Sjogren’s Syndrome

Sjogren’s Syndrome is an automimmune disease in which a person’s white blood cells attack the moisture producing glands. Some symptoms of Sjogren’s are dry mouth and dry eyes. Patients may also have symptoms of fatigue, joint pain and the disease can cause many other complications of other organs.

4,000,000 Americans suffer from Sjogren’s Syndrome and 9 out of ten patients are women. It affects every racial and ethnic group.

The disease can mimic other autoimmune disorders and so it can be misdiagnosed or missed. It is not an easy disease to diagnose and can take many years for a definitive diagnosis to be made.

The treatment for Sjogren’s Syndrome is supportive and generally symptomatic. There is no cure but there are newer medications which may help with some of the symptoms. Moisture replacement therapies such as artificial tears can help to reduce the symptoms of dry eyes.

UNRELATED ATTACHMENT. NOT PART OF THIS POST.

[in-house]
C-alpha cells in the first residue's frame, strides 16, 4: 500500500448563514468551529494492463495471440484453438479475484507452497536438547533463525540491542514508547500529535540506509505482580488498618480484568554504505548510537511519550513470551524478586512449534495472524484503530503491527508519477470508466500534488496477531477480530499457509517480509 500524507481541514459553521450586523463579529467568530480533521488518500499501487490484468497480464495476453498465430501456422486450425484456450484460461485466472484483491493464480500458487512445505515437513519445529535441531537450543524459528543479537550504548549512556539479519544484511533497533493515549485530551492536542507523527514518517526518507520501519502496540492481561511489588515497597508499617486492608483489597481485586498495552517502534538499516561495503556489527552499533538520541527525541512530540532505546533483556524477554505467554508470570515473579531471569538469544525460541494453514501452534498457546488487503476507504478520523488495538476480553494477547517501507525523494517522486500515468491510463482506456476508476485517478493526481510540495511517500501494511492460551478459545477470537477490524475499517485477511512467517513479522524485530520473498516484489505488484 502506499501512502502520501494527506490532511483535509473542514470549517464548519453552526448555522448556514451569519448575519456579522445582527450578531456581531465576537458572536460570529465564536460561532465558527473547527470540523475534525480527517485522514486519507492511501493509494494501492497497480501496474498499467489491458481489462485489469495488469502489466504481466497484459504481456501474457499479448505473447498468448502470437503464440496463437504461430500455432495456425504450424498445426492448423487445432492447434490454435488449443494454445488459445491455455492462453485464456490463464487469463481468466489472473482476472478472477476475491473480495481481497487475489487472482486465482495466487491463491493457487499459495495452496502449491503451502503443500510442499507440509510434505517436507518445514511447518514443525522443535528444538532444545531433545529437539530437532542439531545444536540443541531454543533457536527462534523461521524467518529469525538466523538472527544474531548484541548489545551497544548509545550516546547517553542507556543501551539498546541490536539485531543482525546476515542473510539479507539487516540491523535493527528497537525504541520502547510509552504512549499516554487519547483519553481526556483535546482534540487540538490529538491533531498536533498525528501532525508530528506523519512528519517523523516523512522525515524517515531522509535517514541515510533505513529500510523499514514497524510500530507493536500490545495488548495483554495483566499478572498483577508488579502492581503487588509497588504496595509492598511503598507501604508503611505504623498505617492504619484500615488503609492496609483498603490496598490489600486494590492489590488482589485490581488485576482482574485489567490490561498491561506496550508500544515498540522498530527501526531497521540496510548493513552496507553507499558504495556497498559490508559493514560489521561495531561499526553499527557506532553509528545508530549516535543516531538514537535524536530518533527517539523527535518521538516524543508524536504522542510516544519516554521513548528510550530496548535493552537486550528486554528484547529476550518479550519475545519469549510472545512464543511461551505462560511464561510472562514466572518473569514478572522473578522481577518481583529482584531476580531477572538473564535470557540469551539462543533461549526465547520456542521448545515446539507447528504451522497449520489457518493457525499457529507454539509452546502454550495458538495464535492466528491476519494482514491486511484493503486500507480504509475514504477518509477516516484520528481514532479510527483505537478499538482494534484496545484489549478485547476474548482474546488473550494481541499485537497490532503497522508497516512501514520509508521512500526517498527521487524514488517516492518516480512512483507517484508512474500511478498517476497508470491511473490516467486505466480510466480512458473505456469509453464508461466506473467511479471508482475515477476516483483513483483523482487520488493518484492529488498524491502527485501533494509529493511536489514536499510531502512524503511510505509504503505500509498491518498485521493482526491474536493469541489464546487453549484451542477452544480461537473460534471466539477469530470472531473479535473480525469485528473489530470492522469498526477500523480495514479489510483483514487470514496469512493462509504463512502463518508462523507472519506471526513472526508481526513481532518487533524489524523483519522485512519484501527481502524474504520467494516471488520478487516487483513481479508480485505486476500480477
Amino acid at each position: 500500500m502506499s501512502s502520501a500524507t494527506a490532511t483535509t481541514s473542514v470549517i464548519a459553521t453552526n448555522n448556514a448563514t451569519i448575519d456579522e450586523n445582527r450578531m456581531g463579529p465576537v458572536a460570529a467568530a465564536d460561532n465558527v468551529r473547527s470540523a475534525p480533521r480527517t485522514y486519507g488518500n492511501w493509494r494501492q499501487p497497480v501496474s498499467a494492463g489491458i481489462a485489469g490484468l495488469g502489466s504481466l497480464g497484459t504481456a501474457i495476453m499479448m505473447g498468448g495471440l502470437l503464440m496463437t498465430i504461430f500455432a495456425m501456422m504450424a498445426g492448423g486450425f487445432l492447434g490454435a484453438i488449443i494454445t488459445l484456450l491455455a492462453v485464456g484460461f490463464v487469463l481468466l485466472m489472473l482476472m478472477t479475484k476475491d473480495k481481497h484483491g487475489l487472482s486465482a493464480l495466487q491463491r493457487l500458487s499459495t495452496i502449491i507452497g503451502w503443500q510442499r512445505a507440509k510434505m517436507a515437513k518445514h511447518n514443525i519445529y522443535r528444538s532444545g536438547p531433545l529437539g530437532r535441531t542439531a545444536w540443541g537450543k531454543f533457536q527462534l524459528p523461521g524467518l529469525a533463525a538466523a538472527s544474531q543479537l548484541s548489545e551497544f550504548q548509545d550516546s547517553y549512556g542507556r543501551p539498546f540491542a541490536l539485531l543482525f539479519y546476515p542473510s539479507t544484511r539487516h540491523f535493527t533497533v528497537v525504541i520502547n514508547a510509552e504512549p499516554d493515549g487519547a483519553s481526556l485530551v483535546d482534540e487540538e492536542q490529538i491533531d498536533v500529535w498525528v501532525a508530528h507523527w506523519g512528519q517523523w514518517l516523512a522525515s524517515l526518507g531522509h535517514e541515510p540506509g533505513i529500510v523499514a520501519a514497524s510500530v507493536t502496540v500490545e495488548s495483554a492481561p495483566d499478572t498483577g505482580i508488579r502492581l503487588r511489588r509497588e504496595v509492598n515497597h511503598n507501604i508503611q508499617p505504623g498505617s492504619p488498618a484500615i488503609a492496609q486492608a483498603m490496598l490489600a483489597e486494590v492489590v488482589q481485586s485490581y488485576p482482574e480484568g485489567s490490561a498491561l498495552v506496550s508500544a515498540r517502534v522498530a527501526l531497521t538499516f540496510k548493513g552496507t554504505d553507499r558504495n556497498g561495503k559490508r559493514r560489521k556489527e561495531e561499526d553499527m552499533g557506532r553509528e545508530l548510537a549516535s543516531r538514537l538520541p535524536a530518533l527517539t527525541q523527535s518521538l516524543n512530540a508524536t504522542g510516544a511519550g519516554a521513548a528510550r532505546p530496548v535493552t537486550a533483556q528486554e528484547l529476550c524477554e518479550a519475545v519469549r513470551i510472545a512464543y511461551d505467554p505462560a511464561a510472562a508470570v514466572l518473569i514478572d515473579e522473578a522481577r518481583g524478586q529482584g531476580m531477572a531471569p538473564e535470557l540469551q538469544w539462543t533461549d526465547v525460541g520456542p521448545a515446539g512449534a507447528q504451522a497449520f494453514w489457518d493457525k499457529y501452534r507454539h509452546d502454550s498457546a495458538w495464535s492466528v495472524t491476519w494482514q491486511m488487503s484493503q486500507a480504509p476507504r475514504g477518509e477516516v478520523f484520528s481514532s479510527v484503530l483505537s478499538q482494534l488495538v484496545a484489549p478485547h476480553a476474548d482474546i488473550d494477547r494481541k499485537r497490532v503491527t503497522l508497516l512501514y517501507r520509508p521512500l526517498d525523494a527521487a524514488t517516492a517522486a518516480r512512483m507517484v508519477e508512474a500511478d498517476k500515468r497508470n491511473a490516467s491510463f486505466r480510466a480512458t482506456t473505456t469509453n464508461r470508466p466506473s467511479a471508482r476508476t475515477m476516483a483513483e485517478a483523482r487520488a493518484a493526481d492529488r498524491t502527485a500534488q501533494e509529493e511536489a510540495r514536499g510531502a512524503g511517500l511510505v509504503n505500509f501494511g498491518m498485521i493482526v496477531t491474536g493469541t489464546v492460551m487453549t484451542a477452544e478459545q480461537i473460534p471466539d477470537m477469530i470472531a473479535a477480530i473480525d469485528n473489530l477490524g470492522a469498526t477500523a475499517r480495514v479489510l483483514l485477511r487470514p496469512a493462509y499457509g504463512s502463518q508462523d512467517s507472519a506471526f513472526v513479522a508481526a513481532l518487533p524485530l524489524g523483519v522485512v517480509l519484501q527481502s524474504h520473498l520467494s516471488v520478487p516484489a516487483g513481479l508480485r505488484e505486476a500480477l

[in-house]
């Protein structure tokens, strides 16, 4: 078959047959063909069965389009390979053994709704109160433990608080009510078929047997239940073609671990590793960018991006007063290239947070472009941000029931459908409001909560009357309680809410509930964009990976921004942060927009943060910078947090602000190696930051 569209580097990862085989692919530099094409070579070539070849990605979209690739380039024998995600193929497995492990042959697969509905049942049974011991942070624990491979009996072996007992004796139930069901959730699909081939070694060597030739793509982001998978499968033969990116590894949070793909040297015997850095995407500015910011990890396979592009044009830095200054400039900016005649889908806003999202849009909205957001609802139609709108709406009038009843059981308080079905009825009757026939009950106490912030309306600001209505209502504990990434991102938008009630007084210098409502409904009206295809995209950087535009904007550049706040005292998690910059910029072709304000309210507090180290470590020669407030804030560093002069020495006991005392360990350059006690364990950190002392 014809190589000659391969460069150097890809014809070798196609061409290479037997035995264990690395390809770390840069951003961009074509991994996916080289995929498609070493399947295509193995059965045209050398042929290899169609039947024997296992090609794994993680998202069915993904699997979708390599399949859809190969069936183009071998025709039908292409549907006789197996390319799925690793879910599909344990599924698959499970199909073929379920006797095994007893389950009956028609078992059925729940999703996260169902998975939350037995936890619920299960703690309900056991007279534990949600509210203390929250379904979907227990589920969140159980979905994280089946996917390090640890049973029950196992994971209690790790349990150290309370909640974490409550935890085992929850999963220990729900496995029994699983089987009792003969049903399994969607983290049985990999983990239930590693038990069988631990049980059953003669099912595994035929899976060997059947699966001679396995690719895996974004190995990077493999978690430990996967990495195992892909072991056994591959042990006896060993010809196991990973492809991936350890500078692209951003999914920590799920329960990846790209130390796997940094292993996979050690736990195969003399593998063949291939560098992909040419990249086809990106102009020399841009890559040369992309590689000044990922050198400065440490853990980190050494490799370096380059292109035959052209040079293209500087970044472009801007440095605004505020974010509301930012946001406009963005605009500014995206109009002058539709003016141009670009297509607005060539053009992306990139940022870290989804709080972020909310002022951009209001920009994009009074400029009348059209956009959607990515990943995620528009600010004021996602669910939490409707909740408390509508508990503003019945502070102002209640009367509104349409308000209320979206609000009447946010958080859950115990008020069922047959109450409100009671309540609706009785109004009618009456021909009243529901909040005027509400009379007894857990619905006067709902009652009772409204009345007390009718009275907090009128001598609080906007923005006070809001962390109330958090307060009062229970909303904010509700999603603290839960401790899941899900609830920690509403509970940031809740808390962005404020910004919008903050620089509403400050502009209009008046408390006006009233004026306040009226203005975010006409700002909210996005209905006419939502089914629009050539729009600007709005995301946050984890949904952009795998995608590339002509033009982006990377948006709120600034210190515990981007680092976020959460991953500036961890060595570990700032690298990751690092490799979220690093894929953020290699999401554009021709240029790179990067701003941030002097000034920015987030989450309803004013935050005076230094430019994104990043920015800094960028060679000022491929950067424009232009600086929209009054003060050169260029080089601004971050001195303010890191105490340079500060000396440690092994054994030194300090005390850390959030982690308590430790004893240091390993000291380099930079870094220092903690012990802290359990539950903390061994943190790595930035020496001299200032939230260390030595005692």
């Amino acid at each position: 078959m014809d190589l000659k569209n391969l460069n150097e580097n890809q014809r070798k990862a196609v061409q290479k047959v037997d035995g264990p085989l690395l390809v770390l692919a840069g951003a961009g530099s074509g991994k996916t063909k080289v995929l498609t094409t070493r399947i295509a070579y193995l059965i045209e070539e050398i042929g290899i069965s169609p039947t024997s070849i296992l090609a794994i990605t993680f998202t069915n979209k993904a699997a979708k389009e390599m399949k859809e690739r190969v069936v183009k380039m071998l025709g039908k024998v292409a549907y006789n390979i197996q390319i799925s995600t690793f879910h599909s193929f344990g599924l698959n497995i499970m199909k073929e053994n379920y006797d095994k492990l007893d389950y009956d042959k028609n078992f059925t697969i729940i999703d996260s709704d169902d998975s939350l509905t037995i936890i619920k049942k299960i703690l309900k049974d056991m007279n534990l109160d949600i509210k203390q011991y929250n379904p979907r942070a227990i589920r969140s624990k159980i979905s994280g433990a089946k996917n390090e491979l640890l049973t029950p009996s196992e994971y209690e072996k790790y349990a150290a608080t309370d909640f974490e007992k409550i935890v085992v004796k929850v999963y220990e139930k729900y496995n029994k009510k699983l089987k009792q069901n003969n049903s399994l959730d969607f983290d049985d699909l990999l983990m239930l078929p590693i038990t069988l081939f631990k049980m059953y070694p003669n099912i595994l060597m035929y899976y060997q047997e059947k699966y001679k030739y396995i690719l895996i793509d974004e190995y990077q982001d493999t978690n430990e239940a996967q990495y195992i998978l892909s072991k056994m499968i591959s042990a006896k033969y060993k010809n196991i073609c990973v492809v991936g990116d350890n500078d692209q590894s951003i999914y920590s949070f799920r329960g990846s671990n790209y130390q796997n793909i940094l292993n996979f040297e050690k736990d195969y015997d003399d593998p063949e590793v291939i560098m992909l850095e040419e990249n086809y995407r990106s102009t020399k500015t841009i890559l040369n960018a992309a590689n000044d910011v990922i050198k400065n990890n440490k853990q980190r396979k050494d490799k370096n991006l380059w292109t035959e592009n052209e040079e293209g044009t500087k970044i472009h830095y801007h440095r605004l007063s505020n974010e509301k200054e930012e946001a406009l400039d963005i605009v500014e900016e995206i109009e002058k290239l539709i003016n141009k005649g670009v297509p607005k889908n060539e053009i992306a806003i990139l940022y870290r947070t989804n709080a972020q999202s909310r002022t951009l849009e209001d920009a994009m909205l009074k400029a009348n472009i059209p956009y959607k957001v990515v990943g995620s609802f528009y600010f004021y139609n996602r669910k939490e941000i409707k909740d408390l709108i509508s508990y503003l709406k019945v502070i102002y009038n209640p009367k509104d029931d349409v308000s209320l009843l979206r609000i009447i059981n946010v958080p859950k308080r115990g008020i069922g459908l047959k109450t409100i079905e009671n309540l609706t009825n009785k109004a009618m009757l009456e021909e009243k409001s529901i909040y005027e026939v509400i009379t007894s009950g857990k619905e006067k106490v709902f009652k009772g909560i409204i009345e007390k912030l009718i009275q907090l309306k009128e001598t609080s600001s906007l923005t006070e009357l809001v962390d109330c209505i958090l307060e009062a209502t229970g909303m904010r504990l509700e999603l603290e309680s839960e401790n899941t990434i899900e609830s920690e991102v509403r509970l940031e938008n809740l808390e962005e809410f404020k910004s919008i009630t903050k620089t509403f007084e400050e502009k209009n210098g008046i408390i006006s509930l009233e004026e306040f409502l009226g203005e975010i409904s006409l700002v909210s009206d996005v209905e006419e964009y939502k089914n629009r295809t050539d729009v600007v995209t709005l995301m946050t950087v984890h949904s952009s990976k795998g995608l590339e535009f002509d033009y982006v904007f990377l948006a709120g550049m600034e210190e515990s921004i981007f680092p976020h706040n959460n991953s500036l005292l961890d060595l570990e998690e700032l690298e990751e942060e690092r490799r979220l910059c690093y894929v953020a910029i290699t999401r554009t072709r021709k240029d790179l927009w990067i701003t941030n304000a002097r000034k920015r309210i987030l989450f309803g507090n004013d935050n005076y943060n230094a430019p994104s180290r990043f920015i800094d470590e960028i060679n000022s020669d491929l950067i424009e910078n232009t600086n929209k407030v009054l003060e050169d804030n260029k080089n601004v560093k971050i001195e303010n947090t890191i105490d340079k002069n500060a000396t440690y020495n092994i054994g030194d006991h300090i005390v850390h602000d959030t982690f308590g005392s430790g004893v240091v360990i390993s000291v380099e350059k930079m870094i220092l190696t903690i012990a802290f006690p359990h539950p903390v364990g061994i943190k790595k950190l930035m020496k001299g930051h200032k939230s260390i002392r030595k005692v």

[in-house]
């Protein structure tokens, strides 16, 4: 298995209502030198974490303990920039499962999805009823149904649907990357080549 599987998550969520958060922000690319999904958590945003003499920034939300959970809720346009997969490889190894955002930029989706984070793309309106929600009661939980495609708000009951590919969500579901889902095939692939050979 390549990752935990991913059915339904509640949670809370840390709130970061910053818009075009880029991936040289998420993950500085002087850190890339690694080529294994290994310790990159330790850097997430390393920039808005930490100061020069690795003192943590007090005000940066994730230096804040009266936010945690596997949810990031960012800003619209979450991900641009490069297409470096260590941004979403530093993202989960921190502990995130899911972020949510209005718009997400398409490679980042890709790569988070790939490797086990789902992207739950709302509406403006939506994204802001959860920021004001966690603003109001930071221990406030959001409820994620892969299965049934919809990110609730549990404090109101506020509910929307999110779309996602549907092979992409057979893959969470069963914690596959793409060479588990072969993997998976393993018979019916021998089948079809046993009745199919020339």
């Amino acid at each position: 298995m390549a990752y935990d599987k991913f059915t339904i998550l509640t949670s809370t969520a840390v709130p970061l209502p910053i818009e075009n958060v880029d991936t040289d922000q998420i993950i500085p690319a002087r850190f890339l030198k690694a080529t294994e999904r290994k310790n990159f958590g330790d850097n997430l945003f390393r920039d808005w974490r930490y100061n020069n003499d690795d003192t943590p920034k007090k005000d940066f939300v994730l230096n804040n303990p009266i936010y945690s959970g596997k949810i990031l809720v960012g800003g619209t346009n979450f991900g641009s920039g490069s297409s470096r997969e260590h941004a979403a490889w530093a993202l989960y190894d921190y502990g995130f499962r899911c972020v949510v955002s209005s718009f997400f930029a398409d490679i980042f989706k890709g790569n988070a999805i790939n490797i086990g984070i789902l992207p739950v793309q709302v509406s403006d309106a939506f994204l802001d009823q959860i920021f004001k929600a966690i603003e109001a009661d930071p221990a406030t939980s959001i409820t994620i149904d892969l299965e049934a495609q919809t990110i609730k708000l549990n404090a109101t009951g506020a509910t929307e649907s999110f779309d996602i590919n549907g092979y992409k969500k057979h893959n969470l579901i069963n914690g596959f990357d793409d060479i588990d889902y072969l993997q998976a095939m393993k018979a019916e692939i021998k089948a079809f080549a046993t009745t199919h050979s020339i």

Sjogren’s is a complicated condition and can have other complications not mentioned here. The symptoms and disease activity varies widely. It is important to seek a rheumatologist’s assistance in the management of this autoimmune disease in order to have the best outcome possible.

Author: Norman B. Gaylis, MD, FACP, FACR

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